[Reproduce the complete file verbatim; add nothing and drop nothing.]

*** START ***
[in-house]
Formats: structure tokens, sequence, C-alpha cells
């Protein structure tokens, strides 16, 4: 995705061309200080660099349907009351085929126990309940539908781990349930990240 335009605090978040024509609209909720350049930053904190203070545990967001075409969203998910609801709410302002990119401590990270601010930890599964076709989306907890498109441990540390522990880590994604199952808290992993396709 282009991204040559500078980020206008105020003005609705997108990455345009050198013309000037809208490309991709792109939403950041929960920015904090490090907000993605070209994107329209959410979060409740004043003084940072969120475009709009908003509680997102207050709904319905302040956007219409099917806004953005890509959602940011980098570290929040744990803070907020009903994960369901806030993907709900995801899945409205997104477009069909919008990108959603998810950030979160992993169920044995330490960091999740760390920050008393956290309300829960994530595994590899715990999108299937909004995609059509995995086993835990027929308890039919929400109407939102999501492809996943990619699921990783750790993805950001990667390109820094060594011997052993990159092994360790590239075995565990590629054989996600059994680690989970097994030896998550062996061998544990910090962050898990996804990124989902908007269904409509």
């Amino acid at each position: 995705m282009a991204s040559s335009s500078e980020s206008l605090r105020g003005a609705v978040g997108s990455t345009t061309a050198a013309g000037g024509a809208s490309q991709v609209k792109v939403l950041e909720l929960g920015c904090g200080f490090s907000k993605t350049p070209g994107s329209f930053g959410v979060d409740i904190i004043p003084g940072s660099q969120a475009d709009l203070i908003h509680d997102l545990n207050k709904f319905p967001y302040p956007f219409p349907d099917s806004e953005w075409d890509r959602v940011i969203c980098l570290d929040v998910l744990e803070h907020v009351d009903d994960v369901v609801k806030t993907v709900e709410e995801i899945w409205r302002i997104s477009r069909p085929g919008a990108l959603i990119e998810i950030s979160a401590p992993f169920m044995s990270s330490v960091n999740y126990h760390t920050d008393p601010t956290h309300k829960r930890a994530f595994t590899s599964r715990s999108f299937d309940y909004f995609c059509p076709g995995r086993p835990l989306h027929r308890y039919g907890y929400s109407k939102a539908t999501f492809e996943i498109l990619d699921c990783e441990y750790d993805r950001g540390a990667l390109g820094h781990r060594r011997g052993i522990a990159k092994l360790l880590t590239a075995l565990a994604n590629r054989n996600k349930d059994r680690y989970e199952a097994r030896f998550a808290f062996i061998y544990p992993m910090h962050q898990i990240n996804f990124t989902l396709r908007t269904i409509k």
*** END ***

[in-house]
Formats: structure tokens, sequence, C-alpha cells
């Protein structure tokens, strides 16, 4: 995705061309200080660099349907009351085929126990309940539908781990349930990240 335009605090978040024509609209909720350049930053904190203070545990967001075409969203998910609801709410302002990119401590990270601010930890599964076709989306907890498109441990540390522990880590994604199952808290992993396709 282009991204040559500078980020206008105020003005609705997108990455345009050198013309000037809208490309991709792109939403950041929960920015904090490090907000993605070209994107329209959410979060409740004043003084940072969120475009709009908003509680997102207050709904319905302040956007219409099917806004953005890509959602940011980098570290929040744990803070907020009903994960369901806030993907709900995801899945409205997104477009069909919008990108959603998810950030979160992993169920044995330490960091999740760390920050008393956290309300829960994530595994590899715990999108299937909004995609059509995995086993835990027929308890039919929400109407939102999501492809996943990619699921990783750790993805950001990667390109820094060594011997052993990159092994360790590239075995565990590629054989996600059994680690989970097994030896998550062996061998544990910090962050898990996804990124989902908007269904409509």
């Amino acid at each position: 995705m282009a991204s040559s335009s500078e980020s206008l605090r105020g003005a609705v978040g997108s990455t345009t061309a050198a013309g000037g024509a809208s490309q991709v609209k792109v939403l950041e909720l929960g920015c904090g200080f490090s907000k993605t350049p070209g994107s329209f930053g959410v979060d409740i904190i004043p003084g940072s660099q969120a475009d709009l203070i908003h509680d997102l545990n207050k709904f319905p967001y302040p956007f219409p349907d099917s806004e953005w075409d890509r959602v940011i969203c980098l570290d929040v998910l744990e803070h907020v009351d009903d994960v369901v609801k806030t993907v709900e709410e995801i899945w409205r302002i997104s477009r069909p085929g919008a990108l959603i990119e998810i950030s979160a401590p992993f169920m044995s990270s330490v960091n999740y126990h760390t920050d008393p601010t956290h309300k829960r930890a994530f595994t590899s599964r715990s999108f299937d309940y909004f995609c059509p076709g995995r086993p835990l989306h027929r308890y039919g907890y929400s109407k939102a539908t999501f492809e996943i498109l990619d699921c990783e441990y750790d993805r950001g540390a990667l390109g820094h781990r060594r011997g052993i522990a990159k092994l360790l880590t590239a075995l565990a994604n590629r054989n996600k349930d059994r680690y989970e199952a097994r030896f998550a808290f062996i061998y544990p992993m910090h962050q898990i990240n996804f990124t989902l396709r908007t269904i409509k």